Engineering Students Create Device To Help Prevent Contamination During Cotton Harvesting

Engineering Students Create Device To Help Prevent Contamination During Cotton Harvesting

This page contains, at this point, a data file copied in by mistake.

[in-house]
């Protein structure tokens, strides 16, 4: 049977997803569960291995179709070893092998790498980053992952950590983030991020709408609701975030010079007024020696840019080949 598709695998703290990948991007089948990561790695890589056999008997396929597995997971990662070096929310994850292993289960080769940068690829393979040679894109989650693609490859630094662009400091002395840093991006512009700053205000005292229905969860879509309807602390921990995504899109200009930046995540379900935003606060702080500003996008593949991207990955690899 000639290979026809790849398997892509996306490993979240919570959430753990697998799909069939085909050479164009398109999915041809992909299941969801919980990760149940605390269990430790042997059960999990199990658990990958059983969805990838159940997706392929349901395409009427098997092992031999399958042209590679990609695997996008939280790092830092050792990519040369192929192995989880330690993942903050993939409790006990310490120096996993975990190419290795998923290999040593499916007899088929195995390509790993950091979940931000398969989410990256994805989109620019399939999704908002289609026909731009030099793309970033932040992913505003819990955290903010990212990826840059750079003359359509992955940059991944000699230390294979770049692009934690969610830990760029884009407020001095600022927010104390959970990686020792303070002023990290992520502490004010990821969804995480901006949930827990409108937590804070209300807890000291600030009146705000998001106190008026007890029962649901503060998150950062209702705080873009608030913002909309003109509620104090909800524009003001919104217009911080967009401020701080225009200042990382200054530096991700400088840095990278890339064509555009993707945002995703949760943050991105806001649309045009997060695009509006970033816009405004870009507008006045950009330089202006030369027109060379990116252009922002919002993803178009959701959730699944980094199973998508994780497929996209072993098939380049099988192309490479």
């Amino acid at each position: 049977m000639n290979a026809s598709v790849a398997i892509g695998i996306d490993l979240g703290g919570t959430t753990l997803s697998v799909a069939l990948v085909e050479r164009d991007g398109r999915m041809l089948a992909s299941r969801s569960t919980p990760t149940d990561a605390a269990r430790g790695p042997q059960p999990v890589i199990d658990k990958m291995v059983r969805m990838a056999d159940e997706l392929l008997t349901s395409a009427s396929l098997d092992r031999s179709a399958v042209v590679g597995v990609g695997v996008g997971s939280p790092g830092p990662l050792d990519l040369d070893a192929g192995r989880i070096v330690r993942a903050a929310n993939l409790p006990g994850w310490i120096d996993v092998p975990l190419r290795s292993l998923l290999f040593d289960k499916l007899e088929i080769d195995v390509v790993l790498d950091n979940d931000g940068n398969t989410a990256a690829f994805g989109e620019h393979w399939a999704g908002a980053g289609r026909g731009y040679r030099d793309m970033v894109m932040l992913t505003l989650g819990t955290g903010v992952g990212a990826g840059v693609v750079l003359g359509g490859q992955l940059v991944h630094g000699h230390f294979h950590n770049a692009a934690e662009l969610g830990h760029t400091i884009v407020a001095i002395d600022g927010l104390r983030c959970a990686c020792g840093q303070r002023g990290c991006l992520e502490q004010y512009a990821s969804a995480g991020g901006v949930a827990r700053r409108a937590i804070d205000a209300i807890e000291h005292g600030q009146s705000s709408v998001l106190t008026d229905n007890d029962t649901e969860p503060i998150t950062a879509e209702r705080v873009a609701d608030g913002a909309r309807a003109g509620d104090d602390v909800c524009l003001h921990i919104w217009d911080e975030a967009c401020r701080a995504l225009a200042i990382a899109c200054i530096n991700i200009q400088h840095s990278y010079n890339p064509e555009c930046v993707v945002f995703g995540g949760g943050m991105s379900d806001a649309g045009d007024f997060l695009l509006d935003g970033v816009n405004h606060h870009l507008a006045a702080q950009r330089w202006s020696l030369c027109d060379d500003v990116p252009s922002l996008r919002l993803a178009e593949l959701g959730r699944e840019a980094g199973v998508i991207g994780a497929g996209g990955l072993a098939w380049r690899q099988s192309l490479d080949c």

>>Allison Hirth, Reporting: THIS MAY LOOK LIKE A LITTLE BIT OF TRASH IN A PRETTY BIG FIELD, BUT IT’S CAUSING SOME SIGNIFICANT PROBLEMS FOR THE COTTON INDUSTRY.>>John Wanjura, Agricultural Engineer, USDA: Probably the major problem that’s facing the U.S. cotton industry is contamination and specifically plastic contamination.>>Allison Hirth: JOHN WANJURA WORKS FOR THE U.S. DEPARTMENT OF AGRICULTURE. HE SAYS THE PLASTIC CONTAMINATION OFTEN COMES FROM THE WRAP USED TO PROTECT COTTON MODULES. IT COMES IN OTHER SHAPES AND SIZES TOO.>>John Wanjura: Whether it’s shopping bags or drink containers, whatever kind of man-made materials that show up out there in these cotton fields, how do we keep those out of the cotton, specifically out of the harvester headers and out of the flow of cotton?>>Allison Hirth: A GROUP OF TEXAS TECH STUDENTS THINKS IT MAY HAVE FOUND THE ANSWER.>>Brett Brorman, Student: Basically, keeping the harvester from picking up the plastic.>>Allison Hirth: BRETT BRORMAN IS A SENIOR MAJORING IN MECHANICAL ENGINEERING. AFTER SEVERAL IDEAS, HE, ALONG WITH HIS TEAM, CAME UP WITH THIS.>>Brett Brorman: The design we have now, it pushes over the cotton stalk and then it goes underneath the row unit a little bit– like the row unit will be right here and then the cotton plant will basically just slide right underneath the row unit and not get picked up by the harvester.>>Andrea Ruiz, Student: We ended up going with kind of like a skid plate that would just cover the header so plastic doesn’t go inside a cotton harvester.>>Allison Hirth: THEY SPENT TWO SEMESTERS DESIGNING, BUILDING AND TESTING THE PRODUCT, AND IT WORKS.>>John Wanjura: This is really the first device that’s been designed and actually implemented on a harvester that does this function, that actually helps to prevent that material from getting in the flow of cotton and going on into the harvester and on into the gin and further downstream processing.>>Allison Hirth: THE TEAMS SAYS IT’S LEARNED SO MUCH FROM THE PROJECT– OPENING THEIR EYES TO HOW ENGINEERING IMPACTS AGRICULTURE.>>Andrea Ruiz: It’s really important to work as a team and listen to different ideas– not shut down any ideas that you think are not going to work.>>Brett Brorman: It takes a lot of iterations to get to something worth producing, and, you know, it takes a lot to get something perfect and even ours isn’t perfect.>>Allison Hirth: AND THEIR HARD WORK MAY JUST PAY OFF. WITH SOME ADJUSTMENTS, WANJURA SAYS THE PRODUCT MAY MAKE COTTON MORE PROFITABLE FOR PRODUCERS.>>John Wanjura: Being able to tap into that resource of young, creative minds is something that’s greatly needed in our industry. They’ve got great engineering skills, and they have bright futures ahead of them, and so from our standpoint, it’s a great partnership to work with Texas Tech.>>Allison Hirth: FOR TEXAS TECH TODAY, I’M ALLISON HIRTH.

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